Bitcoin miners are pondering the refund of a hefty $500,000 bitcoin (BTC) fee paid by crypto services company Paxos for a mere $2,000 bitcoin transaction earlier this week – an incident the latter blamed was “due to a bug.”
Paxos’ transaction was picked up by mining company Stake.fish, which uses its computing resources to mine and stake several networks. Stake.fish founder Chun Wang said in an X post earlier this week that whoever was behind that transaction had three days to claim the transaction and likely receive a refund.
A bitcoin fee is what a user pays to miners, or entities who maintain the network, to get their transaction included in the blockchain. The more a user pays, the higher the chance their transaction will be picked up immediately as miners are prioritize bigger payouts.
Paxos runs a crypto exchange and issues its own USDP stablecoins, making it one of the most sophisticated players in the industry.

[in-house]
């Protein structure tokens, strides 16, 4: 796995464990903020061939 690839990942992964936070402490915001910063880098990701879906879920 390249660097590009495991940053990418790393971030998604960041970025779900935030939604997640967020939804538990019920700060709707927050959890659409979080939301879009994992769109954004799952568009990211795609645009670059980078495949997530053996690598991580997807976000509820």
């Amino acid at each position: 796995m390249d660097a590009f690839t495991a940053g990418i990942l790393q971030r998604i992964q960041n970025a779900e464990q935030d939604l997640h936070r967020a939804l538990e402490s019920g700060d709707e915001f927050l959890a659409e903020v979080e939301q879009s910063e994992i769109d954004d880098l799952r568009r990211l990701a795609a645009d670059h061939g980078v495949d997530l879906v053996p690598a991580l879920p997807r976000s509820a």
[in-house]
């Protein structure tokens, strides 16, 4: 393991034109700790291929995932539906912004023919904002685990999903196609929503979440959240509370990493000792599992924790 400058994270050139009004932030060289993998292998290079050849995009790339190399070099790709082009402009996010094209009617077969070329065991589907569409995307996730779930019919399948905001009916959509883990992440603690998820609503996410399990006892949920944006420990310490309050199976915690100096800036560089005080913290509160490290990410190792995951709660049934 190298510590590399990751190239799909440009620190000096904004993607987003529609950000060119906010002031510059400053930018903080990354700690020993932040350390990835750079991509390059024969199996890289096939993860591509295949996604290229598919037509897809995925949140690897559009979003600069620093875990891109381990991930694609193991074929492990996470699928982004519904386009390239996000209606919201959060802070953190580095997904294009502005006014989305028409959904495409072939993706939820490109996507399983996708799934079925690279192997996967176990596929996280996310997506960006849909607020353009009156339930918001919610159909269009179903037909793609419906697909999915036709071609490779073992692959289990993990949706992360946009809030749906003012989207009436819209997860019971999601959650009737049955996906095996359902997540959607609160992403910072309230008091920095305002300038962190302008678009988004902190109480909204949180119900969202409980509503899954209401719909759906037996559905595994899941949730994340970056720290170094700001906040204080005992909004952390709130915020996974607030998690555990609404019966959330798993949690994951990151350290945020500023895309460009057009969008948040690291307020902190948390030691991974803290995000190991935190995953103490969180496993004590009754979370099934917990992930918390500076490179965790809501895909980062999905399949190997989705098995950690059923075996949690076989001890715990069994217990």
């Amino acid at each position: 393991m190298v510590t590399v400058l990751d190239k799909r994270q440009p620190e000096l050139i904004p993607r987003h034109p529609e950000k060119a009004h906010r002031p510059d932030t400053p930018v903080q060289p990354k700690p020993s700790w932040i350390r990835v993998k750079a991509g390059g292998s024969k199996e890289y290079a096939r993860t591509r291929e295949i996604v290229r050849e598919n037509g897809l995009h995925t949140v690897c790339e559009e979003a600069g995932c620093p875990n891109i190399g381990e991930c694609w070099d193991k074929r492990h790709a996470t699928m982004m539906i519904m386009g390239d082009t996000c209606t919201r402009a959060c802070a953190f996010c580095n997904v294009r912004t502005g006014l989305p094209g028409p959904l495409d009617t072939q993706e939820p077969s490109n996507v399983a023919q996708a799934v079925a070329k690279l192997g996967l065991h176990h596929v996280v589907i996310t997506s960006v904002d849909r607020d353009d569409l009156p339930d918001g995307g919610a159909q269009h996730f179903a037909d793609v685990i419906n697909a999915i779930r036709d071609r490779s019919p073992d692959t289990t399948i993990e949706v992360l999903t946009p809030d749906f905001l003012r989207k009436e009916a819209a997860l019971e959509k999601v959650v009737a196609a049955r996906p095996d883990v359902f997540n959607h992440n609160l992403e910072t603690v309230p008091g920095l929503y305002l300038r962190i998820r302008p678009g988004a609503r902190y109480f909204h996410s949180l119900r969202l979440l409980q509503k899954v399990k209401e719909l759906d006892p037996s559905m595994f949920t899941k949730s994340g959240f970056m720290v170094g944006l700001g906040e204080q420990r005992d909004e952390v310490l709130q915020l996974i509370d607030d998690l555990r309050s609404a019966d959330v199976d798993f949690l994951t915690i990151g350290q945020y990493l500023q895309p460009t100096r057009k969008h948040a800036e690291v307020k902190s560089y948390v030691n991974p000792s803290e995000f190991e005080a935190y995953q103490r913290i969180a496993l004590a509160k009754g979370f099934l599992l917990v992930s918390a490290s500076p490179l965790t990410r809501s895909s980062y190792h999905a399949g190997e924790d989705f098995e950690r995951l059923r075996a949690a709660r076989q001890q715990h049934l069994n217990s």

Last Sunday, however, an apparent bug in the corporate operations side of the business led to a network fee of 20 bitcoin (worth just over $515,000 at the time) to send just 0.7 bitcoin (worth less than $2,000), Paxos said in an email to news outlets.
These fees usually range from $5 to $20, depending on network congestion and demand, as of Thursday.
“I was annoyed and regretted agreeing to refund that 20 BTC,” Wang said. “Especially when I saw the person claiming it kept saying EST instead of EDT/UTC. Last time a Zcash guy did that, I blocked his entire company.”
An X poll under Wang’s post seemed to gather community sentiment for the eventual decision. Of nearly 1,700 voters as of Asian afternoon hours, 37% felt the fees should be distributed to miners, 27% felt it should be returned to Paxos, 21% voted on freezing the bitcoin, while the remaining favored a 50% split between miners and Paxos.
“50/50 seems reasonable,” said @chjango, a Cosmos developer. “50% to miners in the network who should’ve gotten it otherwise. 50% back to paxos and let them appreciate the -50% cost of doing business and learn how to properly implement change outputs.”
“They’ve been around long enough to know better than to make such an amateur mistake.”
Edited by Parikshit Mishra.